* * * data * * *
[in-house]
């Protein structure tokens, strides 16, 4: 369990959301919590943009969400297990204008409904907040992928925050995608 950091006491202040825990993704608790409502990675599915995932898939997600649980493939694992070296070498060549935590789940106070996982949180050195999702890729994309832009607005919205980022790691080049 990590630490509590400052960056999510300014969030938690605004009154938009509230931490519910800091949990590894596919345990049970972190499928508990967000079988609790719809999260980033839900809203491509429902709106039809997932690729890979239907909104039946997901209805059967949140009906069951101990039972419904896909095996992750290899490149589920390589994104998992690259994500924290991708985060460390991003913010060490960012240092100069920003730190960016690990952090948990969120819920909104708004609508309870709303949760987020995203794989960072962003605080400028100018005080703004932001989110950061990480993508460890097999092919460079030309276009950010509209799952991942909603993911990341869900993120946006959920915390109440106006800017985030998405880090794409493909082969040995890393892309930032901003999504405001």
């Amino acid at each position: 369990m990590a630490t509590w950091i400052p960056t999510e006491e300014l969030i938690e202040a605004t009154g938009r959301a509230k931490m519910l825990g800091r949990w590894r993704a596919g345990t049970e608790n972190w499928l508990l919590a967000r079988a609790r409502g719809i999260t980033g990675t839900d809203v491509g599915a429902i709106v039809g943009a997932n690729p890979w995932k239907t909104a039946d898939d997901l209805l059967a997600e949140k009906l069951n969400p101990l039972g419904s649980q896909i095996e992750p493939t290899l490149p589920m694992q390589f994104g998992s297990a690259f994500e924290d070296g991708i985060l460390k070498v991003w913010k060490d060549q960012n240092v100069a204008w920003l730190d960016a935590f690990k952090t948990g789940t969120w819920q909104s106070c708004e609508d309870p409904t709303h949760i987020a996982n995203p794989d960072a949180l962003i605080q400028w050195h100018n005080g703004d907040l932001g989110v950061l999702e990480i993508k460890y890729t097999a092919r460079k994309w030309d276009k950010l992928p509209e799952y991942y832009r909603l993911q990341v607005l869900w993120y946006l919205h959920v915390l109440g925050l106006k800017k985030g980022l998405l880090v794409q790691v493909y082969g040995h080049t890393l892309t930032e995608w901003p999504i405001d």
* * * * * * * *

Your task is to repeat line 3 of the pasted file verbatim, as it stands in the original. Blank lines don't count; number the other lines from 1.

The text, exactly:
């Amino acid at each position: 369990m990590a630490t509590w950091i400052p960056t999510e006491e300014l969030i938690e202040a605004t009154g938009r959301a509230k931490m519910l825990g800091r949990w590894r993704a596919g345990t049970e608790n972190w499928l508990l919590a967000r079988a609790r409502g719809i999260t980033g990675t839900d809203v491509g599915a429902i709106v039809g943009a997932n690729p890979w995932k239907t909104a039946d898939d997901l209805l059967a997600e949140k009906l069951n969400p101990l039972g419904s649980q896909i095996e992750p493939t290899l490149p589920m694992q390589f994104g998992s297990a690259f994500e924290d070296g991708i985060l460390k070498v991003w913010k060490d060549q960012n240092v100069a204008w920003l730190d960016a935590f690990k952090t948990g789940t969120w819920q909104s106070c708004e609508d309870p409904t709303h949760i987020a996982n995203p794989d960072a949180l962003i605080q400028w050195h100018n005080g703004d907040l932001g989110v950061l999702e990480i993508k460890y890729t097999a092919r460079k994309w030309d276009k950010l992928p509209e799952y991942y832009r909603l993911q990341v607005l869900w993120y946006l919205h959920v915390l109440g925050l106006k800017k985030g980022l998405l880090v794409q790691v493909y082969g040995h080049t890393l892309t930032e995608w901003p999504i405001d």